It’s Monday, What are you Reading? is a weekly meme hosted over at Book Journey. I thought I’d join in with this meme as a way to be more consistent with my posting schedule, the idea is to post regularly. As I treat this blog as a book journal I thought it might be nice to have this kind of information documented.
All That Is Solid Melts into Air by Darragh McKeon
Russia, 1986. On a run-down apartment block in Moscow, a nine-year-old prodigy plays his piano silently for fear of disturbing the neighbours. In a factory on the outskirts of the city, his aunt makes car parts, hiding her dissident past. In a nearby hospital, a surgeon immerses himself in his work, avoiding his failed marriage.
And in a village in Belarus, a teenage boy wakes to a sky of the deepest crimson. Outside, the ears of his neighbour’s cattle are dripping blood. Ten miles away, at the Chernobyl Power Plant, something unimaginable has happened.Now their lives will change forever.
An end-of-empire novel charting the collapse of the Soviet Union, All That Is Solid Melts into Air is a gripping and epic love story by a major new talent.
You by Caroline Kepnes
When aspiring writer Guinevere Beck strides into the East Village bookstore where Joe works, he’s instantly smitten. Beck is everything Joe has ever wanted: She’s gorgeous, tough, razor-smart, and as sexy as his wildest dreams.
Beck doesn’t know it yet, but she’s perfect for him, and soon she can’t resist her feelings for a guy who seems custom made for her. But there’s more to Joe than Beck realizes, and much more to Beck than her oh-so-perfect façade. Their mutual obsession quickly spirals into a whirlwind of deadly consequences . . .
A chilling account of unrelenting passion, Caroline Kepnes’s You is a perversely romantic thriller that’s more dangerously clever than any you’ve read before.
Station Eleven by Emily St. John Mandel
An audacious, darkly glittering novel about art, fame, and ambition set in the eerie days of civilization’s collapse, from the author of three highly acclaimed previous novels.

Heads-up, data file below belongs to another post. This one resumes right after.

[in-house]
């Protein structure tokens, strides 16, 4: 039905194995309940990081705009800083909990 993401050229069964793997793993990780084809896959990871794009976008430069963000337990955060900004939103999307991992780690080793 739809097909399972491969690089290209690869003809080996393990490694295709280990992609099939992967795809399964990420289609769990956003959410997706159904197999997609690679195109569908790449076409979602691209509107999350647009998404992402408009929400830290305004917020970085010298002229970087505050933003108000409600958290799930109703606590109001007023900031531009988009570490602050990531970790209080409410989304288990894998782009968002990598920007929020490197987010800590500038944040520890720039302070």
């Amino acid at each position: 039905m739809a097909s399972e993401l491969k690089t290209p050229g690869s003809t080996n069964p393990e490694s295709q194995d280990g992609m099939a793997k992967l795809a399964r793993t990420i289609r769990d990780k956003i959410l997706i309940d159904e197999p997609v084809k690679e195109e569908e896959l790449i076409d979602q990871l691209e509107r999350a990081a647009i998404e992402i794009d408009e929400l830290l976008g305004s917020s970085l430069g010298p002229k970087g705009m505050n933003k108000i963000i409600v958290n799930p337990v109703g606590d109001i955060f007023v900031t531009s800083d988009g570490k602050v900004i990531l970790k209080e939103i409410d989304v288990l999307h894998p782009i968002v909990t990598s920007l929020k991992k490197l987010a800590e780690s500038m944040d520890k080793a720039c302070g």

One snowy night a famous Hollywood actor slumps over and dies onstage during a production of King Lear. Hours later, the world as we know it begins to dissolve. Moving back and forth in time-from the actor’s early days as a film star to fifteen years in the future, when a theater troupe known as the Traveling Symphony roams the wasteland of what remains-this suspenseful, elegiac, spellbinding novel charts the strange twists of fate that connect five people: the actor, the man who tried to save him, the actor’s first wife, his oldest friend, and a young actress with the Traveling Symphony, caught in the crosshairs of a dangerous self-proclaimed prophet. Sometimes terrifying, sometimes tender, Station Eleven tells a story about the relationships that sustain us, the ephemeral nature of fame, and the beauty of the world as we know it.
The Canterbury Tales by Geoffrey Chaucer (Translator: Nevill Coghill)
The procession that crosses Chaucer’s pages is as full of life and as richly textured as a medieval tapestry. The Knight, the Miller, the Friar, the Squire, the Prioress, the Wife of Bath, and others who make up the cast of characters — including Chaucer himself — are real people, with human emotions and weaknesses. When it is remembered that Chaucer wrote in English at a time when Latin was the standard literary language across western Europe, the magnitude of his achievement is even more remarkable. But Chaucer’s genius needs no historical introduction; it bursts forth from every page of The Canterbury Tales.
If we trust the General Prologue, Chaucer intended that each pilgrim should tell two tales on the way to Canterbury and two tales on the way back. He never finished his enormous project and even the completed tales were not finally revised. Scholars are uncertain about the order of the tales. As the printing press had yet to be invented when Chaucer wrote his works, The Canterbury Tales has been passed down in several handwritten manuscripts.
Check out my reading stats from last week thanks to Literally.
What Are You Reading?